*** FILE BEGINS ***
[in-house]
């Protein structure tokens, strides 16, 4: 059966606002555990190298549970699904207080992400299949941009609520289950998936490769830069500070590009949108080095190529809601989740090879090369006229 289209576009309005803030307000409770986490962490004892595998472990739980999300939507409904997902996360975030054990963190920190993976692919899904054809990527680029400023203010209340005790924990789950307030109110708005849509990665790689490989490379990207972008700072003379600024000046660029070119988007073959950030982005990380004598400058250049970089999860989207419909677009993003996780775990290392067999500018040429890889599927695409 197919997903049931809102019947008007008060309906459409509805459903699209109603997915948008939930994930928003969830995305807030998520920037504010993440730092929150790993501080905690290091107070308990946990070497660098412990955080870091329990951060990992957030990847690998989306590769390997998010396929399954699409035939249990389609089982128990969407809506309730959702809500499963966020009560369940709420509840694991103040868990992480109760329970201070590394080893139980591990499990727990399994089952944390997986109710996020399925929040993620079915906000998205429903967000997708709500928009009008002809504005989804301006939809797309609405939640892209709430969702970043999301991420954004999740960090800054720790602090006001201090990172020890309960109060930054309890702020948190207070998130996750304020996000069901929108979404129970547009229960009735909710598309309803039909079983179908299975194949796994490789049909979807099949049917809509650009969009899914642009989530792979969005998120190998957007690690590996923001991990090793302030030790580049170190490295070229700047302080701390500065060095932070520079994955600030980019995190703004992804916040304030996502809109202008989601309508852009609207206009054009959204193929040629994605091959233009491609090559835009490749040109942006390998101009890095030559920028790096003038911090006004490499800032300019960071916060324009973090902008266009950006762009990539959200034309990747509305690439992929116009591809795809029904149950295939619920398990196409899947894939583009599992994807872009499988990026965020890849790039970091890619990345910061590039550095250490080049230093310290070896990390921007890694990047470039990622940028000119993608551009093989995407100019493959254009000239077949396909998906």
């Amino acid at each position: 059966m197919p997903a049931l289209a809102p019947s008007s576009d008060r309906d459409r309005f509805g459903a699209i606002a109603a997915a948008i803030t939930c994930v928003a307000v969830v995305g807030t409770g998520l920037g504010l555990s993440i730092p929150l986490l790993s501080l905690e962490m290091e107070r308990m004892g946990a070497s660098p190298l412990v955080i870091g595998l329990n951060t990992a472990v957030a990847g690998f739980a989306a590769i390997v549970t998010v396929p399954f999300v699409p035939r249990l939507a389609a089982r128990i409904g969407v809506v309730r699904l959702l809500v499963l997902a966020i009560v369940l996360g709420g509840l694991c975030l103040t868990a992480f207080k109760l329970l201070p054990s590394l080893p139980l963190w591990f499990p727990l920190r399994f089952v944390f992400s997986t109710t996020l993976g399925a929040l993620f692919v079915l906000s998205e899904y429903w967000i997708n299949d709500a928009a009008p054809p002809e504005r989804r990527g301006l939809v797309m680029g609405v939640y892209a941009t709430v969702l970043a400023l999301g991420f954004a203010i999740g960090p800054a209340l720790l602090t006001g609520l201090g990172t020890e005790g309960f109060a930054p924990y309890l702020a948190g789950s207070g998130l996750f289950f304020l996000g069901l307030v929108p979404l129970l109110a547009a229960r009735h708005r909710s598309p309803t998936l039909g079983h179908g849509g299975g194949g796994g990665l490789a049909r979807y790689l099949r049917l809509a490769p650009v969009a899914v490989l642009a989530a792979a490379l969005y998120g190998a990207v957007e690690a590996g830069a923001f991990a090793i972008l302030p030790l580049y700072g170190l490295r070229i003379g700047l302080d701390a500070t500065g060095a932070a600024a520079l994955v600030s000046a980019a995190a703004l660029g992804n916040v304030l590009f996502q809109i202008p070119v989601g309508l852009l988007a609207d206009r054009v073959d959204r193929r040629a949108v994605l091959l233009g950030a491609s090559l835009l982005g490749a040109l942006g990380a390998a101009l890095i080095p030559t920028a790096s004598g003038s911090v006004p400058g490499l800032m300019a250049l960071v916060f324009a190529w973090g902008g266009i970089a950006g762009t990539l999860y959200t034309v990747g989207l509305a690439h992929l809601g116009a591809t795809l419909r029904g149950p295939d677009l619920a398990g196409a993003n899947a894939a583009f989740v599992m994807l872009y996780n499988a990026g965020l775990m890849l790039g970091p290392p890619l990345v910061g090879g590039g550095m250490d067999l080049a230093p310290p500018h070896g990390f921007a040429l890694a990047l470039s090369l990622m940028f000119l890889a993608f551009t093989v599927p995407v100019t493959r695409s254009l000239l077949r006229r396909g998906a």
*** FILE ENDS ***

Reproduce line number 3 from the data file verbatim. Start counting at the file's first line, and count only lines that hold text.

């Amino acid at each position: 059966m197919p997903a049931l289209a809102p019947s008007s576009d008060r309906d459409r309005f509805g459903a699209i606002a109603a997915a948008i803030t939930c994930v928003a307000v969830v995305g807030t409770g998520l920037g504010l555990s993440i730092p929150l986490l790993s501080l905690e962490m290091e107070r308990m004892g946990a070497s660098p190298l412990v955080i870091g595998l329990n951060t990992a472990v957030a990847g690998f739980a989306a590769i390997v549970t998010v396929p399954f999300v699409p035939r249990l939507a389609a089982r128990i409904g969407v809506v309730r699904l959702l809500v499963l997902a966020i009560v369940l996360g709420g509840l694991c975030l103040t868990a992480f207080k109760l329970l201070p054990s590394l080893p139980l963190w591990f499990p727990l920190r399994f089952v944390f992400s997986t109710t996020l993976g399925a929040l993620f692919v079915l906000s998205e899904y429903w967000i997708n299949d709500a928009a009008p054809p002809e504005r989804r990527g301006l939809v797309m680029g609405v939640y892209a941009t709430v969702l970043a400023l999301g991420f954004a203010i999740g960090p800054a209340l720790l602090t006001g609520l201090g990172t020890e005790g309960f109060a930054p924990y309890l702020a948190g789950s207070g998130l996750f289950f304020l996000g069901l307030v929108p979404l129970l109110a547009a229960r009735h708005r909710s598309p309803t998936l039909g079983h179908g849509g299975g194949g796994g990665l490789a049909r979807y790689l099949r049917l809509a490769p650009v969009a899914v490989l642009a989530a792979a490379l969005y998120g190998a990207v957007e690690a590996g830069a923001f991990a090793i972008l302030p030790l580049y700072g170190l490295r070229i003379g700047l302080d701390a500070t500065g060095a932070a600024a520079l994955v600030s000046a980019a995190a703004l660029g992804n916040v304030l590009f996502q809109i202008p070119v989601g309508l852009l988007a609207d206009r054009v073959d959204r193929r040629a949108v994605l091959l233009g950030a491609s090559l835009l982005g490749a040109l942006g990380a390998a101009l890095i080095p030559t920028a790096s004598g003038s911090v006004p400058g490499l800032m300019a250049l960071v916060f324009a190529w973090g902008g266009i970089a950006g762009t990539l999860y959200t034309v990747g989207l509305a690439h992929l809601g116009a591809t795809l419909r029904g149950p295939d677009l619920a398990g196409a993003n899947a894939a583009f989740v599992m994807l872009y996780n499988a990026g965020l775990m890849l790039g970091p290392p890619l990345v910061g090879g590039g550095m250490d067999l080049a230093p310290p500018h070896g990390f921007a040429l890694a990047l470039s090369l990622m940028f000119l890889a993608f551009t093989v599927p995407v100019t493959r695409s254009l000239l077949r006229r396909g998906a």